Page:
r20 - 27 Dec 2011 - 14:40:23 - MarcoMambelliYou are here: TWiki >  Admins Web > AtlasWorkerNode

ATLAS Worker Node

Introduction

This page illustrates the software used to support Grid interactions in OSG of ATLAS pilots. There are 2 packages:
  • wn-client maintained by OSG and installed by system administrators
  • ATLAS-wn maintained by ATLAS software managers and installed by them (in $OSG_APP)
The remaining of this page contains installation instructions and package description. These instructions are for system administrators, ATLAS software managers and ATLAS (Panda) developers. These are not user packages. If you are looking for a client for interactive use, please install WlcgClient. Development notes about ATLAS clients are in AtlasClientsDevelopment.

NOTE that DQ2Clients included in ATLAS-wn require python 2.6: the install python 2.6 tells you how to install python 2.6; if you can use only python 2.4 check the install old ATLAS-wn-0.1.35b section below.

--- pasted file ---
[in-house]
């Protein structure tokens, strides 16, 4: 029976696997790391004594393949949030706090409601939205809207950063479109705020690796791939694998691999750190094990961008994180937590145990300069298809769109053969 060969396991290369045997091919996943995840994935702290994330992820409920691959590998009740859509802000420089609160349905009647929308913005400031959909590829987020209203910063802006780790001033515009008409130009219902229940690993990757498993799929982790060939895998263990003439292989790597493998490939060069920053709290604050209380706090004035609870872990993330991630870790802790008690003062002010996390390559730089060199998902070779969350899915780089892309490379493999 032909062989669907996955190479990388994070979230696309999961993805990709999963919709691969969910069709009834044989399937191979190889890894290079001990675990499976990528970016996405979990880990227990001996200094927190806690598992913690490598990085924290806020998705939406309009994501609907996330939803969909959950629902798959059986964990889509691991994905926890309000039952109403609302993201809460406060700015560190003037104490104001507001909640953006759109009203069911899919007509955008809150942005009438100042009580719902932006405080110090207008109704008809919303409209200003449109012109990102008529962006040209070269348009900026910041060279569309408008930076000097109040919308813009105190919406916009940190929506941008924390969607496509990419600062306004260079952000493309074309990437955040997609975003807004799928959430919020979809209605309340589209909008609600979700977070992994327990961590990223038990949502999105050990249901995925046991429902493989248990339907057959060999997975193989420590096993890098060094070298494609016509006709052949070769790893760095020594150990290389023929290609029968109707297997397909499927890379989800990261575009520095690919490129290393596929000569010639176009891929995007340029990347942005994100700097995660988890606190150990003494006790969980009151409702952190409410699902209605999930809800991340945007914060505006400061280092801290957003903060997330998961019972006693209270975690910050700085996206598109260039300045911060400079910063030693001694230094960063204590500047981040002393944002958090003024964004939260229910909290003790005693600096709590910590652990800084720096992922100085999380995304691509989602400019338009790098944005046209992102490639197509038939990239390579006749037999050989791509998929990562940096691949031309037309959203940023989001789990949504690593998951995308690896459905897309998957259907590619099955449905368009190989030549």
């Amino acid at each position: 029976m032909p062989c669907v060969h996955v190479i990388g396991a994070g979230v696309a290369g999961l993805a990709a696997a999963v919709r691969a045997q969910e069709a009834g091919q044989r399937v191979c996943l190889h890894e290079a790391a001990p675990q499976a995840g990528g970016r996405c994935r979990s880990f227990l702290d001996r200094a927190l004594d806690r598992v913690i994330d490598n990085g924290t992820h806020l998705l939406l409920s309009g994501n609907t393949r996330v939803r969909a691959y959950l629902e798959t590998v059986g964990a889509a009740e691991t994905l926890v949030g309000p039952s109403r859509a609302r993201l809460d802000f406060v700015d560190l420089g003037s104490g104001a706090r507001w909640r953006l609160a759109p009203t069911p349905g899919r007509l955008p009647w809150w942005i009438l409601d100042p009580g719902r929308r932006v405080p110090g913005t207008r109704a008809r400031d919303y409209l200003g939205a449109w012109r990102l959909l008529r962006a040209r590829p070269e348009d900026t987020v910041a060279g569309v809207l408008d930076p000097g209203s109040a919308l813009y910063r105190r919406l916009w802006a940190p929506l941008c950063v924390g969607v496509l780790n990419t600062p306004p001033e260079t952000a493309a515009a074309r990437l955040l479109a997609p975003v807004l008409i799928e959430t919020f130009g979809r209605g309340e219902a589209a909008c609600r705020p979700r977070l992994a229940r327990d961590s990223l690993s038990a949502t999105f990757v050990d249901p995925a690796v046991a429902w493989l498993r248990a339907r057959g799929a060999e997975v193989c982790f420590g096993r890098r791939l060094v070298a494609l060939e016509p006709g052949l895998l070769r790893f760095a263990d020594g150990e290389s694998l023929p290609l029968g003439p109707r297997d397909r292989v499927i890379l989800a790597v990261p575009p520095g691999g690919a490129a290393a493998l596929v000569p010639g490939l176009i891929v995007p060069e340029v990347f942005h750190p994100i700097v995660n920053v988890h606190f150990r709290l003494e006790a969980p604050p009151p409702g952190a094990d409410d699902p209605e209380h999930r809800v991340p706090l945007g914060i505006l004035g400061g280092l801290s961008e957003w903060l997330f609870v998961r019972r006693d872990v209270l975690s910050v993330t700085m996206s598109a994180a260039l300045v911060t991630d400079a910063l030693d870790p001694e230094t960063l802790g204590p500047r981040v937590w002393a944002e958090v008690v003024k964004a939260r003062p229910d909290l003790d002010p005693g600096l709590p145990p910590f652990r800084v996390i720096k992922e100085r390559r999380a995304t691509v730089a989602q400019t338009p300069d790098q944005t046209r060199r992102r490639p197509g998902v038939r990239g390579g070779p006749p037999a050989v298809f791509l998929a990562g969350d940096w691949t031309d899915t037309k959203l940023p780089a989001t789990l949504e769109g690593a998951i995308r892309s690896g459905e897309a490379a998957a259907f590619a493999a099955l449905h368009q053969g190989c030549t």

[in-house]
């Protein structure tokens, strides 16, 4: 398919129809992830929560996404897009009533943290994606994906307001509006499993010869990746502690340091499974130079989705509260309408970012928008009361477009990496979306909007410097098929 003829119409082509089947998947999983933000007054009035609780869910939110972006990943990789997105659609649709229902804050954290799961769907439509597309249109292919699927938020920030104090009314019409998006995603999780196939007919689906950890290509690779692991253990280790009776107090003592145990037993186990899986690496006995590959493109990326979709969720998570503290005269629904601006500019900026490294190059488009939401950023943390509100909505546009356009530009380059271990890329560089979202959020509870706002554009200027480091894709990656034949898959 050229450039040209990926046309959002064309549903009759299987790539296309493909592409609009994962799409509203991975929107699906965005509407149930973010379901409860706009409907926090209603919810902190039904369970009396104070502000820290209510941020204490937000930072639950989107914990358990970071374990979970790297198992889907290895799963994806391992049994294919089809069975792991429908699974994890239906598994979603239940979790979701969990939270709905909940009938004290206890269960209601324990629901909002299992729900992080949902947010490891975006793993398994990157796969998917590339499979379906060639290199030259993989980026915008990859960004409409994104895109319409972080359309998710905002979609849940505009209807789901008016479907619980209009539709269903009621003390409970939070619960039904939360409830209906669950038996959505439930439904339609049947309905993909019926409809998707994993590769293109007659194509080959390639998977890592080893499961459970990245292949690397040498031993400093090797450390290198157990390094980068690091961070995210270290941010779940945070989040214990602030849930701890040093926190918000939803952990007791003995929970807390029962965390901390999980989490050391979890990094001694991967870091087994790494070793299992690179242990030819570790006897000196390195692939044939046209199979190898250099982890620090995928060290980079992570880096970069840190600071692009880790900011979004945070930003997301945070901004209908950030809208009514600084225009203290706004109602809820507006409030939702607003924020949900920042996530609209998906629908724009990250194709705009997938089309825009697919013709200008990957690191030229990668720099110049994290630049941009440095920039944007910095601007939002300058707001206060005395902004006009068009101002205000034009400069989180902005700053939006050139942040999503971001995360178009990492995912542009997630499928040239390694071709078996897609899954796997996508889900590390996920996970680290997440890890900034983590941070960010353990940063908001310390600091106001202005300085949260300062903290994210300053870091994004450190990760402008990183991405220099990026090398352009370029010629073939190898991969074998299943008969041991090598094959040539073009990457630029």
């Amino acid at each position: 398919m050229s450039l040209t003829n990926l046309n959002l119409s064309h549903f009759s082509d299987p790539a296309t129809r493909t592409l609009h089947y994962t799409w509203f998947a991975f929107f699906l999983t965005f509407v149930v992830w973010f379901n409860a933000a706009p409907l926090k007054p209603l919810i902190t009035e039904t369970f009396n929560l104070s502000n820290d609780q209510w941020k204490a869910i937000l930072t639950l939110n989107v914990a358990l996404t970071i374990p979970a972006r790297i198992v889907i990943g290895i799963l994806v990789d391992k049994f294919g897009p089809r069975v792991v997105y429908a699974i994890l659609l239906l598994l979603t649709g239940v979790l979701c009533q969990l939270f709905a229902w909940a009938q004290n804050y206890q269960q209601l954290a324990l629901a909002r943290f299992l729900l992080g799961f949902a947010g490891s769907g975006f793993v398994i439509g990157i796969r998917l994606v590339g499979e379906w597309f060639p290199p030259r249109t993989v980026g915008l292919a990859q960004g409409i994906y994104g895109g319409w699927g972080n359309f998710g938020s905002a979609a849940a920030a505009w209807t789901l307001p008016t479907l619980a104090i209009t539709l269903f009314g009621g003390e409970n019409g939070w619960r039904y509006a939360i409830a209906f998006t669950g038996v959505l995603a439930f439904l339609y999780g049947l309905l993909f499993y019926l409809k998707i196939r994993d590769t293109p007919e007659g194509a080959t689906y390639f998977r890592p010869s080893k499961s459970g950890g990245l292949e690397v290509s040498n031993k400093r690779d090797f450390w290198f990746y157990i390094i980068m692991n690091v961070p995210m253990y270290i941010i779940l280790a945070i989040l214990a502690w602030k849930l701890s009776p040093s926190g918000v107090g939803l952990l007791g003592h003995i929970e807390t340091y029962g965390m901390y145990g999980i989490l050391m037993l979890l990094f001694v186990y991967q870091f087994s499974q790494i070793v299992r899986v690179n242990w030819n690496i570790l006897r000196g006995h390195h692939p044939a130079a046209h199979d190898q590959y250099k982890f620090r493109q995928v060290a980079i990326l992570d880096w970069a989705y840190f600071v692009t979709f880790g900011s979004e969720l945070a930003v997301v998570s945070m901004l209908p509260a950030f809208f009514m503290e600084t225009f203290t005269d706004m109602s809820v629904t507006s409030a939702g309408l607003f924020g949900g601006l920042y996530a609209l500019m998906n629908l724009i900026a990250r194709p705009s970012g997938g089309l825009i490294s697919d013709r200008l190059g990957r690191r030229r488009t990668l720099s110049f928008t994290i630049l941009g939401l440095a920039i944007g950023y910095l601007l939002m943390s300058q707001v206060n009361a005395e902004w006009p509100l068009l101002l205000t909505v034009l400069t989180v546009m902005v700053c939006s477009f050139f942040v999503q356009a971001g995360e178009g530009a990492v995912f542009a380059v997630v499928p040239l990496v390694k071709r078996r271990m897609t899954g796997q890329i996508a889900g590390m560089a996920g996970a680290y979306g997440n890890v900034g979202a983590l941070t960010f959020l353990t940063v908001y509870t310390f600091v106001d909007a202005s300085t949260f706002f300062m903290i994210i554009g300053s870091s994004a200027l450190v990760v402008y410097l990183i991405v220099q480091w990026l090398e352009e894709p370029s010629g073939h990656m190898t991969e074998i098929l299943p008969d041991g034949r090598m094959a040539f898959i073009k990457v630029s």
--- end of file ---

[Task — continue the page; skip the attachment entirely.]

Installation of wn-client

The Worker Node client (wn-client) is a package required by OSG and installed in $OSG_GRID as mandated by OSG. All jobs running on some OSG site must be able to fine the content os wn-client in $OSG_GRID if that platform is supported (e.g. You'll find wn-client on all Linux hosts but there is no wn-client for Windows so you'll find none if you run on a Windows cluster)

There is a single Worker Node client in OSG, no VO customized versions, and it does not have a version number by itself. Refer to the OSG/VDT version (printed by the osg-version command) to see if you have the latest available (OSG 1.2.25 as of 11/11/2011 but check VDT News).

%NOTE% The examples listed (installation and update) are extremely simplified, more a reminder for people familiar with it than full instructions. The sections automatic update and alternatives for CA and CRLs in the Advanced topics below explain some more option. Anyway if you are installing wn-client for the first time please read the OSG twiki.

%NOTE% $OSG_GRID (set to /opt/wn in the examples) is defined in the Computing Element (CE) configuration. OSG mechanisms take care to propagate the value to the information system (BDII) and to an environment variable in the jobs runtime environment.